She was one of the main reasons that tennis made a decision to investigate video replay technology on the courts after several bad calls went against her in the 2004 US Open quarterfinals, she has been described as "scary" to look at by the president of the Russian Tennis Federation, she has been handed penalties that wouldn't otherwise have been given to men.
In the fallout of the incident, the U.S. Tennis Association and Women's Tennis Association both came out in support of Williams.
It defended Ramos in a statement on Monday: "Carlos Ramos is one of the most experienced and respected umpires in tennis". Will rules change in Serena's matches? "She's passionate. She was speaking out and I think for Ramos, he was a little defensive at that point, and was fed up as opposed to saying, 'Okay, let's get back to business, '" Adams said.
"Don't you worry about me!" he added.
When the violation was announced Williams approached Ramos to insist she never takes coaching and would rather lose than "cheat to win". After a few points didn't go her way, Williams broke her racket in frustration, which was deemed to be a second infraction by Ramos, costing her a point.
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In sports, stuff happens and how an athlete copes with that stuff can determine whether he or she ends up with a championship.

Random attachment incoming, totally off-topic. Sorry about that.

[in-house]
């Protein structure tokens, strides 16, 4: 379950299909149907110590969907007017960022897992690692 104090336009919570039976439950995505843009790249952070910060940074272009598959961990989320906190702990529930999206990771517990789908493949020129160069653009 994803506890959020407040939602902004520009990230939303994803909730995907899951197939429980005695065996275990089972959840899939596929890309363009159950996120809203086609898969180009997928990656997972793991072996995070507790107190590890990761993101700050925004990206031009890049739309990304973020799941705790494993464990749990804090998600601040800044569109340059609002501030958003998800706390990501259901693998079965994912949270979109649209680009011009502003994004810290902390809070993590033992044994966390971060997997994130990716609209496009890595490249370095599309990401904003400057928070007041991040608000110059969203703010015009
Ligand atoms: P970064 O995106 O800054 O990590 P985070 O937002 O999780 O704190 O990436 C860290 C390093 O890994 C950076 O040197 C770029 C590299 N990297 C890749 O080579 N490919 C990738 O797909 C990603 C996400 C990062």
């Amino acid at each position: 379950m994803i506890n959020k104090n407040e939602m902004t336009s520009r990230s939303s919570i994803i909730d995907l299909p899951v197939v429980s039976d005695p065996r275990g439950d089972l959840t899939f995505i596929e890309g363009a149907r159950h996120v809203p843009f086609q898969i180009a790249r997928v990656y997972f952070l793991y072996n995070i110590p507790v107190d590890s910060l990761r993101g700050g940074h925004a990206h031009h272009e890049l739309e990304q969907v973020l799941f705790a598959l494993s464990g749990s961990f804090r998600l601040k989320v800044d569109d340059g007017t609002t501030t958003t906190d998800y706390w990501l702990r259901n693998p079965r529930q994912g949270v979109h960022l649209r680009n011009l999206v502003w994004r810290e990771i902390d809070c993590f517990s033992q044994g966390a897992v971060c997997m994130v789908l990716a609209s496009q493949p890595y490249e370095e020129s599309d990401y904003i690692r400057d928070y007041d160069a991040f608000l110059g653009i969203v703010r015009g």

In becoming her country's first ever Grand Slam singles champion, Osaka, the daughter of a Haitian father and Japanese mother, is also helping break new ground in Japan as her biracial identity challenges the country's self-image as a racially homogenous society.
Williams, who was under the impression the first violation had been rescinded, returned to Ramos to seek an apology for saying she had received coaching earlier. Umpires are discussing whether they could take action to stand up for their profession. "But I'm going to continue to fight for women and to fight for us to have equal [treatment]".
The move could be smart business from Adidas, pitting the younger Osaka against the 36-year-old Williams, who is one of the most prominent faces of rivals Nike, and who will have no doubt lost some public favor after her shocking outburst during their match.
Under the terms of their contracts, umpires - who are employed by grand slams and men's and women's tours - are not allowed to speak out publicly. I really don't. I think men and women are treated in this way or the other way depending on the situation.